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07/17/2013

PhotoSensitive Picture Change : Old Glory

Jim Rankin - Reporter/Photographer - @Jleerankin

 

Over the years, I’ve had an opportunity to be part of a number of PhotoSensitive projects and much of the reward is in seeing the work of fellow photographers involved in those projects. Some, I know personally and others by name and reputation. But mostly, I know their photographs. When I hear one of their names, I picture not their face, but one or more of their images. 

 

OldGlory_091401_JimRankin

For this project, I chose a picture that I think makes people stop and think. Change minds? I’d like to hope so. 

It’s also a picture I’ve dined out on. It’s the only sort of famous picture I’ve made since I first picked up a camera at the age of 12. So, what follows is the story behind “Old Glory.” It’s a reprint of an article I wrote for the Star on the one-year anniversary of the 2001 9/11 attacks on America. 

On the Friday after the attacks in New York City and Washington, the people of Boston — a city used as a launching pad for two of the four hijacked planes —marked a national day of mourning by gathering at places of prayer. 

After three straight days of focusing on lax security at Logan International Airport, I went looking for something that conveyed the feeling of the day. I slung my cameras over my shoulders and headed for the Old North Church in Boston's Little Italy. 

It's the neighbourhood where Paul Revere and the Sons of Liberty plotted the American Revolution over beer, and where lanterns hung from the Old North Church steeple signalled advancing British troops and led to Revere's midnight ride to warn the colonists. 

On this afternoon, so many years later, an overflow crowd filled the narrow street outside the old, storied church. A light rain began to fall, and with the exception of the hum of a couple of television satellite trucks, the street was silent. Some people wept. Others clutched rosaries tight to their chests. 

Genetta Giudice was in her apartment window, looking down on the scene. It was hard to miss her sullen, time-weary face and the tattered U.S. flag hanging from her window ledge. I zoomed in on the window and made over a dozen frames of Giudice and the flag. 

It was one of those rare times when you instantly know you have captured something special.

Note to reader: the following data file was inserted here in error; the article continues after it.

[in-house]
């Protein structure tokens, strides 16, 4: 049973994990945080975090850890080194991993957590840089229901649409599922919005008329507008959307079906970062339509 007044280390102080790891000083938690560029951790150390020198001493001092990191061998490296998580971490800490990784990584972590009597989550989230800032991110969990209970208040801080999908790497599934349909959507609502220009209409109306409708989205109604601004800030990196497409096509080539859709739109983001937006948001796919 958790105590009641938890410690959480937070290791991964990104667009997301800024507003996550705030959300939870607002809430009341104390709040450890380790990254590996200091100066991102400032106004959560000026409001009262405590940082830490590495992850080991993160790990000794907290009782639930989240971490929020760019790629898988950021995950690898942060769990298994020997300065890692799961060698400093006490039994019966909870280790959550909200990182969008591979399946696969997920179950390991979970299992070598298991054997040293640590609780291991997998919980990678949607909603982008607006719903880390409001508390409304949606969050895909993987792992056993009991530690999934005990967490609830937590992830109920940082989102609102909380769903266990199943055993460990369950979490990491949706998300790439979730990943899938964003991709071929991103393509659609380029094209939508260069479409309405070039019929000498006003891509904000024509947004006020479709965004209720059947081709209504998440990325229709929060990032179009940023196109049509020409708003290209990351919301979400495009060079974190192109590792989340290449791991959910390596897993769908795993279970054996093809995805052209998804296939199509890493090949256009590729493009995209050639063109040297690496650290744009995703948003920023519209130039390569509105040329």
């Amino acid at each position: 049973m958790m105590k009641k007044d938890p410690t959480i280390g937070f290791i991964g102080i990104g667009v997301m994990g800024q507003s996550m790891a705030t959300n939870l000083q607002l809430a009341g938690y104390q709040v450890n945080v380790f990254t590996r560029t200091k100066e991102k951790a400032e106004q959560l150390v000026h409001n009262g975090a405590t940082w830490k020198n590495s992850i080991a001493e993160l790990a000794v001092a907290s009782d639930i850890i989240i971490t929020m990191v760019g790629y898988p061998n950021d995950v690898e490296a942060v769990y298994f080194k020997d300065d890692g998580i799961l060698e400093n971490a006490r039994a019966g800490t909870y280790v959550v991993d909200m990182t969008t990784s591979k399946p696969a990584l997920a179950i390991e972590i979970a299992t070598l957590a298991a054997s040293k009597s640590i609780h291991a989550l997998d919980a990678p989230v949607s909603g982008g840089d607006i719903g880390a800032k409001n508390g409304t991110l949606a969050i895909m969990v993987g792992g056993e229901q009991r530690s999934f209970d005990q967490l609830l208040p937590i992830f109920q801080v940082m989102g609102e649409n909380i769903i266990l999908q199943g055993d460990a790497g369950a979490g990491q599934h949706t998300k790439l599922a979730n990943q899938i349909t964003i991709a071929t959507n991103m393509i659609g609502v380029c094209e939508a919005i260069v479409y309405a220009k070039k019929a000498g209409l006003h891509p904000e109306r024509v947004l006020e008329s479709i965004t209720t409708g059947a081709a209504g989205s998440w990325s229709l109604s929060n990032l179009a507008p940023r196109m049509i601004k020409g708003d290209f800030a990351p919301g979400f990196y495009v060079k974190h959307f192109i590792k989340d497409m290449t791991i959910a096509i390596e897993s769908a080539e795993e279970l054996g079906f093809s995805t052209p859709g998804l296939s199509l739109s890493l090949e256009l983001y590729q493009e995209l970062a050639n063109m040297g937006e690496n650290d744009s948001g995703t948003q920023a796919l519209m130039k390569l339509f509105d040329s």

As it turned out, there was also something special about the old flag. After the service was over, I went looking for the old woman in the window and met her brother, Nick Giudice, in a corner store below the apartment. The flag was his — a keepsake from the time he served in the U.S. navy during the Second World War. It had flown on the mast of the USS Sims, a destroyer that was sunk by the Japanese on May 7, 1942. 

The afternoon was turning into late afternoon and a deadline was looming. I had yet to convert to digital. I had my film souped at a downtown photo shop, did a quick edit on a light table there, and chose the image you see here as the one I would send back home. Due to a bum picture transmitting kit, I relied on a copy shop to scan and burn the image on to a CD. I then used a public computer to e-mail the picture to The Star's photo desk. 

On a day when U.S. President George W. Bush had toured Ground Zero, and with hundreds of images from that visit and other prayer services around the world pouring in over the wires, editors back at The Star decided to put Genetta Giudice and the flag on the front page. In doing so, they shared with you what will, for me, always be a telling moment in very uncertain, extraordinary times.

Skip ahead 12 years. I think the photo speaks as much today about the state of things globally. 

 

The new exhibition produced by PhotoSensitive, Picture Change, features one photo from over 100 of the top Canadian photographers, including several Toronto Star journalists. The exhibit is a body of work highlighting the way that photography can make a positive change in the world. It might be a photo that inspired action among the public, one that helped bring about a change in law or one that simply forced its viewers to re-think their preconceived ideas.  The exhibit opened Tuesday July 16th and will be on display for a month at the Royal Bank Plaza Terrace, 200 Bay Street, between the tower and the Royal York Hotel.


 

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BOY oh BOY! Great Photo...
I was living in Bayonne NJ. on that day and was just across the river from the devastation. This photo, even though it was taken in Boston, shows the feeling of "What Next" that was on the mind of everyone at that time. And yes, now twelve years later we know the world changed that day.

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